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Awaiting Fruition

Plant Friends 7-19-09 (4)

As I eagerly sow and wait for my newest plant friends to pullulate, I meet a sense of peaceful repose gazing through the lens of my camera at their new abode – a coconut fiber-lined wire basket that jauntily dangles from my balcony railing.  Embedded in compost and worm poop, soaked and then drizzled over lovingly with water daily, I entertain visions of a bequeathal of salad green goodness from this basket as these mesclun lettuces burgeon forth.  And yes, I thrill that their main fertilizer is the excrement of wriggling creatures.  You can visit Vermiculture Northwest to see why.

Besides calling up a surge of potent metaphors, archetypes, and mythological referents, these seeds also represent something of my independence.  I failed to understand that I hadn’t really found it yet.  I have been removed from the surety and safety of the nest (albeit with a temporary revisit recently) for some time, and yet I have discovered that this new space allows for an exploration and effusion of creativity that I have not felt the like of before.  Part of this is why I was not writing devotionally while in the midst of moving – I was so profoundly affected by the energy that was building within and around me that I could not focus enough to bring thought to keypad.

I know there is many layers of soil to explore with these new roots of mine.  Forgive me while I descend, like the questing roots of my new mesclun lettuce plants, into the clichéd space of seeds and rooting, but the relation to my living space is unavoidable and utterly joyful.  Like these seeds, I feel like I have been waiting for some convergence of factors.  Within this new space, I hope to find the necessary ingredients to germinate, as I now hope the mesclun seeds are doing in their elevated container.  I shall have to find my own form of worm poop to feed my growth…

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Naamah's Kiss by Jacqueline CareyNaamah’s Kiss

by

Jacqueline Carey

My rating: 5 of 5 stars
After Santa Olivia, Carey’s stature as my favorite author was assured. Naamah’s Kiss carved that distinction into marble. Any successive contenders for favorite author will have tall plinths to ascend before their names can be carved near the zenith.

Departing chronologically but not spiritedly from my beloved characters in the Kushiel’s Legacy, this generational descendant retains the compassion and character and thrill and intelligence of its predecessors. Rather than merely reacquaint us solely with D’Angeline society as it has progressed over four generations, Carey starts us in the wilds of Alba with a descendant of Alais, now referred to as Alais the Wise, who is part of a family branch that followed the isolationist nature of the still mistrusted Maghuinn Donn: Moirin, great granddaughter to my beloved princess who matured to inspire Alba.

Alais’ great granddaughter has no less a grand destiny to fulfill; indeed, it is this destiny that fuels her outward exploration. Thematically central, the thread of destiny remains ever present to Moirin as she literally feels her destiny respond to the courses she ponders. It is this internal compass that propels or hinders her along the way, the impetus that sends her beyond one ocean to Terre d’Ange, and then beyond a greater ocean to distant and newly connected, yet forbidding Ch’in.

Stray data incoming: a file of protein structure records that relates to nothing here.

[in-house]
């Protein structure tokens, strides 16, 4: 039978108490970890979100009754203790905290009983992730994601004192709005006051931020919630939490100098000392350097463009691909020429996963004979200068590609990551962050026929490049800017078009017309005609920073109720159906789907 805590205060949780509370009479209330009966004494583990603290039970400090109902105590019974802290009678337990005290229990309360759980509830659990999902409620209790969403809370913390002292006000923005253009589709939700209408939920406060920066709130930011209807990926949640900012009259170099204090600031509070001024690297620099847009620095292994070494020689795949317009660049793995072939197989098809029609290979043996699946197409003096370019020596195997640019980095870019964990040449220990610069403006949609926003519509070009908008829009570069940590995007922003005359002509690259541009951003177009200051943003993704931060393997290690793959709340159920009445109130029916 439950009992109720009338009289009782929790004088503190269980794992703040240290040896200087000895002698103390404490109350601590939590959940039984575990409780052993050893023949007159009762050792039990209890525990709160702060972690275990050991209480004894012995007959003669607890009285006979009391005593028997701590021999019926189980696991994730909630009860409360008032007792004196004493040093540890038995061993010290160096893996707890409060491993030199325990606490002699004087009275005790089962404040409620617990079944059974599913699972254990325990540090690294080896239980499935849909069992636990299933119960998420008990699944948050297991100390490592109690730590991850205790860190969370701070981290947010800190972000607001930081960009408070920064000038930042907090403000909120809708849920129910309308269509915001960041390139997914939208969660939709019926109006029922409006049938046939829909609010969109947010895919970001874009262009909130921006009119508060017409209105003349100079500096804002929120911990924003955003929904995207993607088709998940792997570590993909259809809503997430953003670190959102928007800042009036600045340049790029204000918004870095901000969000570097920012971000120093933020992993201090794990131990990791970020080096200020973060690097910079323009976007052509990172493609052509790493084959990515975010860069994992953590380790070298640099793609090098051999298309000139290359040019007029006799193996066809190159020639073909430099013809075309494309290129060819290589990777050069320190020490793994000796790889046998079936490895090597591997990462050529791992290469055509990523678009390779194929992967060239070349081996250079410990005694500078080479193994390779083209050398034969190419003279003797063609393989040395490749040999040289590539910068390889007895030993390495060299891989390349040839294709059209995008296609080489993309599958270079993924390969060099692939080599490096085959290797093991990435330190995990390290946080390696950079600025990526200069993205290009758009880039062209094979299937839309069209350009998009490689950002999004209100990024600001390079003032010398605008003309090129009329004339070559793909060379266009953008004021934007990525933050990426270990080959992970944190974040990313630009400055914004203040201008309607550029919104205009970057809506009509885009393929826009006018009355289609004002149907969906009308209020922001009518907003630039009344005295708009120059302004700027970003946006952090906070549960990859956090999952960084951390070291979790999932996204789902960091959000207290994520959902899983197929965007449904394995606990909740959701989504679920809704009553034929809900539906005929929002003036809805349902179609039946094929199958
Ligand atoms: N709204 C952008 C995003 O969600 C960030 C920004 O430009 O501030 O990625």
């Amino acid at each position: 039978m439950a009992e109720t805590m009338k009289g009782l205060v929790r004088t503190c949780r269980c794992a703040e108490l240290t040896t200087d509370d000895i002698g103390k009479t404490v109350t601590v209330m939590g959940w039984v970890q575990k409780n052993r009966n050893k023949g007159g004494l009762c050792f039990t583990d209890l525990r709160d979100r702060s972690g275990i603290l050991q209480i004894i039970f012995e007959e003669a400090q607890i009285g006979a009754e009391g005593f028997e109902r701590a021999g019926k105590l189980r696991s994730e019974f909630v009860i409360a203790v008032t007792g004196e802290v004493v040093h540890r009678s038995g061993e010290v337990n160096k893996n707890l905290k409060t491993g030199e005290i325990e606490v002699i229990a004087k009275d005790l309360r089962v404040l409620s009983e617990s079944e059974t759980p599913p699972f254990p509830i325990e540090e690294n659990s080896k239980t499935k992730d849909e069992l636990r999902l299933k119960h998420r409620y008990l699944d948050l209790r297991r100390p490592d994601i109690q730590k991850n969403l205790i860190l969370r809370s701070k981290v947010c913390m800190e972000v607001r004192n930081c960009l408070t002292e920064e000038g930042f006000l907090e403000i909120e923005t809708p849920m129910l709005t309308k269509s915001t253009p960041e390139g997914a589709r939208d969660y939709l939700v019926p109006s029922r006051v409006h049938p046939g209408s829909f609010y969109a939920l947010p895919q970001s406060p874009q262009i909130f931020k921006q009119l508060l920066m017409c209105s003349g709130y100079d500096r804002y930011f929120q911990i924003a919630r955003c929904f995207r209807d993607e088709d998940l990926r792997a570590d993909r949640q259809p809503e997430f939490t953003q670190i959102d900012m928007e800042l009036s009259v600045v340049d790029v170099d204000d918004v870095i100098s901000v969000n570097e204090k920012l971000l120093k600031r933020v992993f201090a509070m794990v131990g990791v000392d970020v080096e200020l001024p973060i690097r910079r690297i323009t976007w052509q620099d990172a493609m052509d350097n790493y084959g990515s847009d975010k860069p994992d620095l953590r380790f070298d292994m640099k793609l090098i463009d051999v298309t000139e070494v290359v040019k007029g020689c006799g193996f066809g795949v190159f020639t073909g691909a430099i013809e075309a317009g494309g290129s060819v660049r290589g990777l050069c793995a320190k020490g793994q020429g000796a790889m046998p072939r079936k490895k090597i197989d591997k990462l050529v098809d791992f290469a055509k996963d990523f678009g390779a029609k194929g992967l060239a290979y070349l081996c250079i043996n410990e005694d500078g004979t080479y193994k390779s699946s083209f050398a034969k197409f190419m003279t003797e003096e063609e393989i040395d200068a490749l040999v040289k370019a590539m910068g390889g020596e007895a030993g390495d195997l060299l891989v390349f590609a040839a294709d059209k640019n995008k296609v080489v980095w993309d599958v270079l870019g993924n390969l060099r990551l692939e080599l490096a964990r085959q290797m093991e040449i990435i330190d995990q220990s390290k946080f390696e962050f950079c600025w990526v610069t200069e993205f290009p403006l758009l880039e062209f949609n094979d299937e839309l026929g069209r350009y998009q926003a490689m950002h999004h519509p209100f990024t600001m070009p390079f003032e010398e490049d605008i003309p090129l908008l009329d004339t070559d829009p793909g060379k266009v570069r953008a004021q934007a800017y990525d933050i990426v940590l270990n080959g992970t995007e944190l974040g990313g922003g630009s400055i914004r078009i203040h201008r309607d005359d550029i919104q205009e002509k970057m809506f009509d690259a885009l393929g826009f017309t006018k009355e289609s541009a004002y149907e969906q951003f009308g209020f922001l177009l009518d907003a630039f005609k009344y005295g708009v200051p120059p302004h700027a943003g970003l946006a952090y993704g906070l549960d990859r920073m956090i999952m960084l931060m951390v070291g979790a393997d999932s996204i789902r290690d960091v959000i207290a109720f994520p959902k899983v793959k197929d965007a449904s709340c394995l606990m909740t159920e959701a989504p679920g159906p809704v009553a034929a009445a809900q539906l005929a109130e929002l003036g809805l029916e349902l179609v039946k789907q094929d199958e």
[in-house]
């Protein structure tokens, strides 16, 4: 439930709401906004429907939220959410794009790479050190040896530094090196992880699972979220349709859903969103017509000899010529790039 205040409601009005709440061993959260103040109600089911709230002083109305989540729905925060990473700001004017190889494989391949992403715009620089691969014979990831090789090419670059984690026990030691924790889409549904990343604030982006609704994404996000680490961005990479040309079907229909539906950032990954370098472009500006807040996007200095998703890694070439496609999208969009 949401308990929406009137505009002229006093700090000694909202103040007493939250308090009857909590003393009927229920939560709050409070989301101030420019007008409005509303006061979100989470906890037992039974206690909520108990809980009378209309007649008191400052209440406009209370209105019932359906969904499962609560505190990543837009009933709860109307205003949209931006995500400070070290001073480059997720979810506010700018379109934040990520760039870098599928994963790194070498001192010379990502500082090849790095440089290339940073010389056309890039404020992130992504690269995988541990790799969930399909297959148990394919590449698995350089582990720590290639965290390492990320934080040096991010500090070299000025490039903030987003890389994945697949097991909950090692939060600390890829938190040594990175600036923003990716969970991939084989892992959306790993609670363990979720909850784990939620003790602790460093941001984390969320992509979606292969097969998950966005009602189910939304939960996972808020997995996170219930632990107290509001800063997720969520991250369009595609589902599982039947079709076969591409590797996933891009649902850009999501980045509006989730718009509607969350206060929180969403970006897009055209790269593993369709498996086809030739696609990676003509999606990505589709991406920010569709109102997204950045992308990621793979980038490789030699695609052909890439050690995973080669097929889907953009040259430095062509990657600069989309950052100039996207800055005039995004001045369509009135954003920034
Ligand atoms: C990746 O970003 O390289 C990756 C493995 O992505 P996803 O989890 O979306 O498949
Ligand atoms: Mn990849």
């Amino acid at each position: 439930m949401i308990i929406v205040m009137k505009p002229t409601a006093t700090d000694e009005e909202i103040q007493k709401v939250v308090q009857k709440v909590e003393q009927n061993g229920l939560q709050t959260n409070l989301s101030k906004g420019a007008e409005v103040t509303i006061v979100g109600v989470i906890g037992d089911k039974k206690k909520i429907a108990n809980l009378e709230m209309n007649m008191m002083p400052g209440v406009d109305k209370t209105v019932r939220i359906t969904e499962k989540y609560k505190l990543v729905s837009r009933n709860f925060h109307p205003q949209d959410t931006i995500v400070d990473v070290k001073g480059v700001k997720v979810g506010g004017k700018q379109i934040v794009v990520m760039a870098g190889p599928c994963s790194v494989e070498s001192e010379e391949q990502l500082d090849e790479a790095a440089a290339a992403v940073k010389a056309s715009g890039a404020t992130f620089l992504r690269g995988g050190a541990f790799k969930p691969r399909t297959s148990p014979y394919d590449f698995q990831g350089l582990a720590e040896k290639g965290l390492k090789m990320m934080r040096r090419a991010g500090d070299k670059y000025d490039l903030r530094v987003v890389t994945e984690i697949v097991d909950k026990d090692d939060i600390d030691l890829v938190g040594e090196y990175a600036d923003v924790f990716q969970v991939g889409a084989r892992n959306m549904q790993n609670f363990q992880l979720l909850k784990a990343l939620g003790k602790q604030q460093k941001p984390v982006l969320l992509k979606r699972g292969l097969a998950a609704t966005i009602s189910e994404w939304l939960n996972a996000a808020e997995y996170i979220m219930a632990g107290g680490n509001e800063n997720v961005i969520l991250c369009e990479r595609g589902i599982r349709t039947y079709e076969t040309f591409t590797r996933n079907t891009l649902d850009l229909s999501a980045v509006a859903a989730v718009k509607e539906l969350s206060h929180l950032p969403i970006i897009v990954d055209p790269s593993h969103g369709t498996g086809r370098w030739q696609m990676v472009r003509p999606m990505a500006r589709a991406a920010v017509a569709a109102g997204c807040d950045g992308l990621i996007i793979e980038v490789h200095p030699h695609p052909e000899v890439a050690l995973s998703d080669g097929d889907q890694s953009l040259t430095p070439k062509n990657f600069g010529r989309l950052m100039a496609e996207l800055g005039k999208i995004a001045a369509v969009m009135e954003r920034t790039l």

Magic is much more prevalent for Moirin and a greater factor in Naamah’s Kiss, taking on a larger presence than in the Kushiel’s Legacy sextuplet. Moirin lives with magic, having inherited through her ancestry from Alais and the Maghuinn Donn gifts that many thought lost. She hears the call of the bear goddess of the Maghuinn Donn, but also feels and is guided by the presence of the D’Angeline consorts Naamah and Anael. Weaving together with her demanding destiny, this exploration of magic and divinity compels a significant part of the story and positions Moirin in spheres of intrigue and power to which her naivete is quickly forced to adapt.

Despite her humble upbringing in the wilds of Alba, or perhaps due to it, Moirin has a lusty desire to learn, explore her nature, and follow the call of her destiny. This often manifests as a stubborn streak, which combines with her naive charm to engender a new character Carey has created that has stolen my heart. Methinks Naamah would be especially pleased by this.

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Good For This Gay

Today found me breaking out of my home-building isolation (truly, how often can I stare at my assorted pictures and shelving waiting to be hung before I start seeing amorphous blobs of black and varied color?  Blasted feng shui sense that will not allow me to toss art up higgledy-piggledy on the wall!).  I was working with Gay For Good, a group I found in one of those random Facebook meanderings that sometimes lead to intriguing people or sites.  Gay For Good selects a charity or non-profit once a month to assist in their efforts.  The combined force of 50+ gay men and lesbians should never be doubted!